|Vitamin A||Not recommended||5,000 IU daily
High dose regimen (50,000–200,000 IU) if eye signs or recent measles
|Vitamin D||400–1000 IU/day until 6 months of age*||No recommendation
Therapeutic feeds provide 135-300 IU/kg/day**
|Folic Acid||–||5 mg day 1, 1mg daily thereafter+|
|Iron||2–4 mg/kg/day from 2 weeks to 6 months of age*||3 mg/kg after 2 days on F-100 formula. (Not if receiving RUTF)|
|Zinc||Not recommended||2 mg/kg/day+|
|Calcium||120–140 mg/kg/day if breastmilk fed*||No recommendation
Therapeutic feeds provide:100 mg/kg/day**
|Phosphorous||60–90 mg/kg/day day if breastmilk fed*||No recommendation
Therapeutic feeds provide: 100 mg/kg/day**
This literature review aims to summarise evidence for antimicrobial and micronutrient treatments that might inform policies for management of infants U6M identified as severely malnourished. Objectives towards this are: to identify evidence from adjacent paediatric populations (LBW infants and infants and children aged >6 months with severe malnutrition) on micronutrient supplementation and antimicrobial interventions; to summarise what this evidence shows in terms of safety and efficacy; and to identify critical areas needing future research.
Key abbreviations and definitions used throughout the article are presented in Fig. 1. Whilst our focus is on infants U6M with severe malnutrition, where an article is cited within a malnourished population, that article’s terminology with regard to malnutrition is presented in inverted commas. For ease of interpretation, we present data in the following age categories, LBW/preterm, infants U6M, and children over 6 months (up to 18 years but with the majority of included articles focusing on 6-59months). This is to reflect the structure the current WHO SAM guidelines as U6M and over 6 months, recognising that a significant proportion of the at-risk U6M population may have been born LBW/preterm or both.
In this scoping review, PubMed and Google Scholar databases were searched on 1st October 2018 to identify systematic reviews (SRs), meta-analyses (MAs) and randomised-controlled trials (RCTs) where the full-text was available in English. Populations included in the search criteria were infants U6M (with or without severe malnutrition), infants and children over the age of 6 months (with or without severe malnutrition), pre-term/LBW/VLBW infants and breastfeeding mothers. Any definition of severe malnutrition was included. The interventions included were those mentioned in the current WHO guidelines for the management of SAM in those over the age of 6 months (World Health Organization, 2013a) and for the management of LBW/VLBW infants (World Health Organization, 2011): antibiotics, deworming, vitamin A, vitamin D, iron, zinc, folic acid and oral rehydration solution (ORS) for malnutrition (ReSoMal), as well as maternal micronutrient and macronutrient supplementation in the post-natal period up to 6 months of age (not from WHO guideline). Outcomes of interest were mortality, morbidity, anthropometric changes, neurodevelopment and adverse effects on the infant or child.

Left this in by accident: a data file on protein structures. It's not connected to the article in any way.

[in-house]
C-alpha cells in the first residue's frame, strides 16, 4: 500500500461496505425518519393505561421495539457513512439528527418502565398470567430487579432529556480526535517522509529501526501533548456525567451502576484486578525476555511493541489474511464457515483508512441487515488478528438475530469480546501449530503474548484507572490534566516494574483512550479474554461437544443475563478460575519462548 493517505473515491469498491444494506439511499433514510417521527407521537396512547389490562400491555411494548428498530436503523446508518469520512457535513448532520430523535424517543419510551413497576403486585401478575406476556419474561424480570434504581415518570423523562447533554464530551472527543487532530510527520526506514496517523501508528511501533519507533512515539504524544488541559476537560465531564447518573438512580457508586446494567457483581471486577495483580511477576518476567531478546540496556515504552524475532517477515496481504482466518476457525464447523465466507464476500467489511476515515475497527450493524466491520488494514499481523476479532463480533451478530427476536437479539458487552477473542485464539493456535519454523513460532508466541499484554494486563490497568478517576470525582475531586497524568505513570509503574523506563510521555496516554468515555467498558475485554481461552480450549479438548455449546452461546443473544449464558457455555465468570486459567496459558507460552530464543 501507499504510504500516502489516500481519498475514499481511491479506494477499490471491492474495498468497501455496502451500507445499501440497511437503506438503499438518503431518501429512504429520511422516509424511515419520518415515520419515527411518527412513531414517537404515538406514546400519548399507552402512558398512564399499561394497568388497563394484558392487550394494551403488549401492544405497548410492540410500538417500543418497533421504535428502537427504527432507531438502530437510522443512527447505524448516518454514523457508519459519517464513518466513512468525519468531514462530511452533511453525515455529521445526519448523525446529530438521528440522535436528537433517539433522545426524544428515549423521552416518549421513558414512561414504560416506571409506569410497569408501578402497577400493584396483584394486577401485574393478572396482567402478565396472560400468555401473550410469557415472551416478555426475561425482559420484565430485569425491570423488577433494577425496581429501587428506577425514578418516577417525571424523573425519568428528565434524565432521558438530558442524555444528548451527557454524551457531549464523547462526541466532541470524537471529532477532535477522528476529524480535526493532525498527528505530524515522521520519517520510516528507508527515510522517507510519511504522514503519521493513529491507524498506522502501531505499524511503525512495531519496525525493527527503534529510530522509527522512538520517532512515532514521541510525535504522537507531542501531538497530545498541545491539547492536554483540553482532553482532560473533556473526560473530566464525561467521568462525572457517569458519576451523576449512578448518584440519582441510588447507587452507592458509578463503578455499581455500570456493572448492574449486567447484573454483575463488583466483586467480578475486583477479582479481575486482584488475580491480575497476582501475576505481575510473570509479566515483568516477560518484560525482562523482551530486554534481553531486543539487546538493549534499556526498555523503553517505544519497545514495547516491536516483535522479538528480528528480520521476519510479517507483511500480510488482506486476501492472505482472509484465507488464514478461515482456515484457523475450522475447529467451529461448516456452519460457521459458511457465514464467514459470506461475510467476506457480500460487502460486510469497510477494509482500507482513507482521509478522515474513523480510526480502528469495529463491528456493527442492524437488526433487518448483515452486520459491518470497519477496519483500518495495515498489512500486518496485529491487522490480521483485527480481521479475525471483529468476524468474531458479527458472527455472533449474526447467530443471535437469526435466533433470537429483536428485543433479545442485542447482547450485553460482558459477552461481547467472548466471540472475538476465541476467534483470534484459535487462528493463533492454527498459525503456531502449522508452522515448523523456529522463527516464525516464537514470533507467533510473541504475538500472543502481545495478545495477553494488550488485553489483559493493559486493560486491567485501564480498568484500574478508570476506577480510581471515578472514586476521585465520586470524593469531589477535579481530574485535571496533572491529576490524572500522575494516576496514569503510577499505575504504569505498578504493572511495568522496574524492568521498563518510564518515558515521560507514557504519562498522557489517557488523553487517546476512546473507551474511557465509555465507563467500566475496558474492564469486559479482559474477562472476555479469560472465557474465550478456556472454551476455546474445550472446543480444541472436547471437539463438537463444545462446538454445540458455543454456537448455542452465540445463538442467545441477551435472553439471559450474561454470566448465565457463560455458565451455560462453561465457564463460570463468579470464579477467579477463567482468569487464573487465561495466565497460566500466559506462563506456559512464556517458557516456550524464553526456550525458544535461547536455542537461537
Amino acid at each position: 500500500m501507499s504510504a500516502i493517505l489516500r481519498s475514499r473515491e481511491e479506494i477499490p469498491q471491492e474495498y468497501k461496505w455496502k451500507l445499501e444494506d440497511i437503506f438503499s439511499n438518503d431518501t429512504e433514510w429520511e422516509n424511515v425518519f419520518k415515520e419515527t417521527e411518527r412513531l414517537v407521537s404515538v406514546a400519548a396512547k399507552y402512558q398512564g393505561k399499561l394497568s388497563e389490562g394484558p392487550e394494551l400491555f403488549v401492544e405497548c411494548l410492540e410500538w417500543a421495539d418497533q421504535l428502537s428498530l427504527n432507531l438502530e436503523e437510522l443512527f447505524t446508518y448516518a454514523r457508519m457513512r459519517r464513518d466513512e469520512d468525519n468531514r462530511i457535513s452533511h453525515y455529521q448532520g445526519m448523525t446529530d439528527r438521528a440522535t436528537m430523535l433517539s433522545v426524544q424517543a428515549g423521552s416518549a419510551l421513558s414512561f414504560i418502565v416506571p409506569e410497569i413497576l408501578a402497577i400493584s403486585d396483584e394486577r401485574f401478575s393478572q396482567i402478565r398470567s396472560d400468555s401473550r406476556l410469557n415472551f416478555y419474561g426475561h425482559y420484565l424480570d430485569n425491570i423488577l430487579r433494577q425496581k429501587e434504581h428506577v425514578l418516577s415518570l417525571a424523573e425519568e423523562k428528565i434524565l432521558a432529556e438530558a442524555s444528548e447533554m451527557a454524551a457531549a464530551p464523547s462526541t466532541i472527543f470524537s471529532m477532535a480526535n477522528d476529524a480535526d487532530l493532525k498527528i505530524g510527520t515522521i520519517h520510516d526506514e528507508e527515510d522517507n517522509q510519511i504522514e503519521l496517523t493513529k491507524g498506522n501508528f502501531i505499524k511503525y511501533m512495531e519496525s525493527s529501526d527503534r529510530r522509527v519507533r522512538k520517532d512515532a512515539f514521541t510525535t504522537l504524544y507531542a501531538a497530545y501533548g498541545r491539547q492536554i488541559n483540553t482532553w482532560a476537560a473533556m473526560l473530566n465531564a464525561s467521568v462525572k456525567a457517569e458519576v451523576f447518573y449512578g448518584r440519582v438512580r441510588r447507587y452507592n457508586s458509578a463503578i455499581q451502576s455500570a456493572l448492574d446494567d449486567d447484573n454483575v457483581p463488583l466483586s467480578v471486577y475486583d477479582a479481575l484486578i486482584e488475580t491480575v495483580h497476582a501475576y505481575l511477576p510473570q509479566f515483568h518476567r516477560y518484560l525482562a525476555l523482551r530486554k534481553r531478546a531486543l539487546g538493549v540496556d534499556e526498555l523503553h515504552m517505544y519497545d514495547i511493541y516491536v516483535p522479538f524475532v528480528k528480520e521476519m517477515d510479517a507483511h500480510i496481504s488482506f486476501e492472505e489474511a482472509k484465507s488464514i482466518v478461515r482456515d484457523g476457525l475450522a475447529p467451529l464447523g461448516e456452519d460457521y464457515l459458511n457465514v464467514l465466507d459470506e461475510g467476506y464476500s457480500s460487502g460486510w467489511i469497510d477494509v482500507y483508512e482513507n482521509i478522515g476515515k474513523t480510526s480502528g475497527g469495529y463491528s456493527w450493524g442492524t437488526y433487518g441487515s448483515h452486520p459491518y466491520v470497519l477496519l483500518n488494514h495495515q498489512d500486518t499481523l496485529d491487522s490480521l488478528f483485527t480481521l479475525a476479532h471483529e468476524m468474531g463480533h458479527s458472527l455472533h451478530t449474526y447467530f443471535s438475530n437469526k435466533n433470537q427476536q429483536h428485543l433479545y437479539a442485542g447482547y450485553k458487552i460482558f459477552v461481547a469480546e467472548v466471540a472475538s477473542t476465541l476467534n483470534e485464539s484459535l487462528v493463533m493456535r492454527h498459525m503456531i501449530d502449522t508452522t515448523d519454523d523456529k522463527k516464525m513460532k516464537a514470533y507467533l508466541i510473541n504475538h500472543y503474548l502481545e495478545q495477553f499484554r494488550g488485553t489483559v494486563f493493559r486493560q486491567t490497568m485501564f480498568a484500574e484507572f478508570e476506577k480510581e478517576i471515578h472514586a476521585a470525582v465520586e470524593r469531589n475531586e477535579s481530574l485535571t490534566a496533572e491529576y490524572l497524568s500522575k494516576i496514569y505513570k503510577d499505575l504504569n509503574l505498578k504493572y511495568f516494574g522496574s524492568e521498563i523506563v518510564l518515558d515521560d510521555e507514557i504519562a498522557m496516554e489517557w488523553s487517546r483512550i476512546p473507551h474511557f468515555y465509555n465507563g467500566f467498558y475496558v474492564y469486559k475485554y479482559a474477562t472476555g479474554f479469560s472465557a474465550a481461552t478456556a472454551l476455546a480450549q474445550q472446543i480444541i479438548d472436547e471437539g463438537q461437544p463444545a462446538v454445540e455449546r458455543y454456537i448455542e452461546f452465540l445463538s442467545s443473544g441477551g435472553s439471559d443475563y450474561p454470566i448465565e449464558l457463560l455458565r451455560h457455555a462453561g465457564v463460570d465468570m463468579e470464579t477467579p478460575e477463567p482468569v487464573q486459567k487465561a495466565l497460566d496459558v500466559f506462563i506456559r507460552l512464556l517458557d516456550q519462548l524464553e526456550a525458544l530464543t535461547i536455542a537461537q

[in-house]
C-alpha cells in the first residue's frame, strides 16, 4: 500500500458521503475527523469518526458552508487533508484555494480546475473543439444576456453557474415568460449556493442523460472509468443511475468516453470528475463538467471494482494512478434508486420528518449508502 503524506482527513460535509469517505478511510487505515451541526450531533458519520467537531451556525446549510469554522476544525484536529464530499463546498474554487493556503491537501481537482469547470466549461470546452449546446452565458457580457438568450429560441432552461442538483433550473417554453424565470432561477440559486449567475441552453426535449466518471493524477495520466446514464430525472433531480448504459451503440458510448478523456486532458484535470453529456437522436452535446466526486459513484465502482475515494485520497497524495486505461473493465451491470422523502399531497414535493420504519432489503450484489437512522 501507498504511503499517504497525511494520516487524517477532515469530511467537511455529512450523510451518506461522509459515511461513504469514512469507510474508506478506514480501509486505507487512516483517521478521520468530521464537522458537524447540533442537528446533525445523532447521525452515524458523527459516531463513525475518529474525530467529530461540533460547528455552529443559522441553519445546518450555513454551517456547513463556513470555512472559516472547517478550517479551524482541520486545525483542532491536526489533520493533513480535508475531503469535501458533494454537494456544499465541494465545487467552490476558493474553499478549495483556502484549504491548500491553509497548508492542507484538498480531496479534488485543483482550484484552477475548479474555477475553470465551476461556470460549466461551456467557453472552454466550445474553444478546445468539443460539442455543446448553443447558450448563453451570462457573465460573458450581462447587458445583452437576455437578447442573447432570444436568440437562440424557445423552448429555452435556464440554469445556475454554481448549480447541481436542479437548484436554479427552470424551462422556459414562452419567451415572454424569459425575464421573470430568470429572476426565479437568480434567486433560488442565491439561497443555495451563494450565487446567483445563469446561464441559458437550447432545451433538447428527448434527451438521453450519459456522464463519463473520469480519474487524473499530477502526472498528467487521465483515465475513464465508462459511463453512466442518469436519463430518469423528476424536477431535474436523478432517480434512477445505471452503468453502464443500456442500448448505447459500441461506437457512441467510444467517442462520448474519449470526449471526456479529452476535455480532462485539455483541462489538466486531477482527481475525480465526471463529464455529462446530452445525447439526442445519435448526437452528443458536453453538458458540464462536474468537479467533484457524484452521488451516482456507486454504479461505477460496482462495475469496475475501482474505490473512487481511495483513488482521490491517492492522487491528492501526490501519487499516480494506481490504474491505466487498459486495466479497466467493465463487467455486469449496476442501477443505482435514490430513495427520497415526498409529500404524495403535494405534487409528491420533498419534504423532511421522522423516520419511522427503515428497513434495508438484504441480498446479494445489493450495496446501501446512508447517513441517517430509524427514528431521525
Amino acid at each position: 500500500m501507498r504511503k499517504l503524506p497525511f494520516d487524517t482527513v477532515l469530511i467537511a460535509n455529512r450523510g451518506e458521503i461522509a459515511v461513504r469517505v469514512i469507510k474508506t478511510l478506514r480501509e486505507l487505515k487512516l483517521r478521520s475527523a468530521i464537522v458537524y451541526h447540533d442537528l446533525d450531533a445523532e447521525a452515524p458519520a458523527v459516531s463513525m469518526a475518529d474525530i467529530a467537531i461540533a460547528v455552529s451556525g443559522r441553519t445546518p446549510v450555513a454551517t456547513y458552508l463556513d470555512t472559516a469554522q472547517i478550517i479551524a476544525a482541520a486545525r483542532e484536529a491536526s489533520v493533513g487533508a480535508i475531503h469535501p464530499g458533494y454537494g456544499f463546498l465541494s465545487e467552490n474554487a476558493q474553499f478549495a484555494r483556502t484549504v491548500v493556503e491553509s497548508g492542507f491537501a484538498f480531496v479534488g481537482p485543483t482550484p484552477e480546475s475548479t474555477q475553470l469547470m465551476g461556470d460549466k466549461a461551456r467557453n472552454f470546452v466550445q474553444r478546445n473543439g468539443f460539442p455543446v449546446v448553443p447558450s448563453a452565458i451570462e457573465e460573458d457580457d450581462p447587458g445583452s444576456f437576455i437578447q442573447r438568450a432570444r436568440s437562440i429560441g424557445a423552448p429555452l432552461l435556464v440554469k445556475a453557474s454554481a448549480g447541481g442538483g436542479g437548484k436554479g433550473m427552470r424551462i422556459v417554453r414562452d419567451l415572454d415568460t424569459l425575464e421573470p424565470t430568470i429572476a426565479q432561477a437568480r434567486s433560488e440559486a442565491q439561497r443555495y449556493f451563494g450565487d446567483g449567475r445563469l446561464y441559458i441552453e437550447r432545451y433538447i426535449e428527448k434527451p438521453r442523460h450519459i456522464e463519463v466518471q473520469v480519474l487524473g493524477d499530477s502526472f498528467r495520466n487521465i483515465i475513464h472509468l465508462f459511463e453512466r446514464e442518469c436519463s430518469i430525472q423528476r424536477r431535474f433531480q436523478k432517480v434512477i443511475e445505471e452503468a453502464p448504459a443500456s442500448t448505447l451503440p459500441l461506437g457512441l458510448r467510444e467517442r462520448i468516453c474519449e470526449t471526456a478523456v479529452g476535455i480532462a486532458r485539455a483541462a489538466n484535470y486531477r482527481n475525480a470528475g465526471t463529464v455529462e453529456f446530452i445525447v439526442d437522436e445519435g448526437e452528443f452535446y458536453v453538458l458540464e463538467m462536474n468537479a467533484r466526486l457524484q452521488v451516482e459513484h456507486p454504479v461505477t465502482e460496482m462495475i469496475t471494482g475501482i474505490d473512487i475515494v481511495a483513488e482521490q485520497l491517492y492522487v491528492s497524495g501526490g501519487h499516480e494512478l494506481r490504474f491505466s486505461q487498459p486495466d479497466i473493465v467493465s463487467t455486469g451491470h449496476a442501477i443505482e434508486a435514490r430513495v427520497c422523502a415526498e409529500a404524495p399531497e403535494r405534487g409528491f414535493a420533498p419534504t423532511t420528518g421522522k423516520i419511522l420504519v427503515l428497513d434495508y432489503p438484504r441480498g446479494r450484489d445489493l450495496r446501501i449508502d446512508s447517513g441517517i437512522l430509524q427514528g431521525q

The following were considered outside the scope of this review: breast milk fortifiers; pre-natal nutritional supplementation; breastfeeding support interventions; and the duration, mechanism of delivery and cost of interventions.
Identified articles were screened for suitability and reviewed by the first author. Where the results of an RCT were included and presented in a subsequent MA, the article was not included unless it contained a subgroup population of interest (e.g., malnourished infants and children) that was not presented or the primary population of interest in the MA. Similarly, where a study looked primarily at multiple micronutrient interventions, this was included if the effects of including or excluding a single micronutrient. When LBW is mentioned, it refers to studies that defined a population as either SGA, pre-term or LBW (<2.5 kg). When VLBW is mentioned, it refers specifically to a study of <1.5 kg birth weight.
A formal GRADE assessment for quality of evidence of all included articles was beyond the scope of this review but where a GRADE classification of quality (Very Low/Low/Moderate/High) has been made in a recent SR or MA, this is presented.
We identified a total of 94 articles for inclusion and review. None of these focused exclusively on severely malnourished infants U6M. Four articles (4%) examined infants U6M alongside other malnourished children over 6 months; 15 (16%) RCTs included malnourished children (both U6M and up to age 14 years). No subgroup analysis by age was presented in any of these articles. Figure 2 displays the distribution of evidence by population of interest and by study type.
Of included articles, 60 (64%) documented the presence or absence of adverse effects or addressed safety. Table 2 presents proportion of articles reporting on safety, by intervention.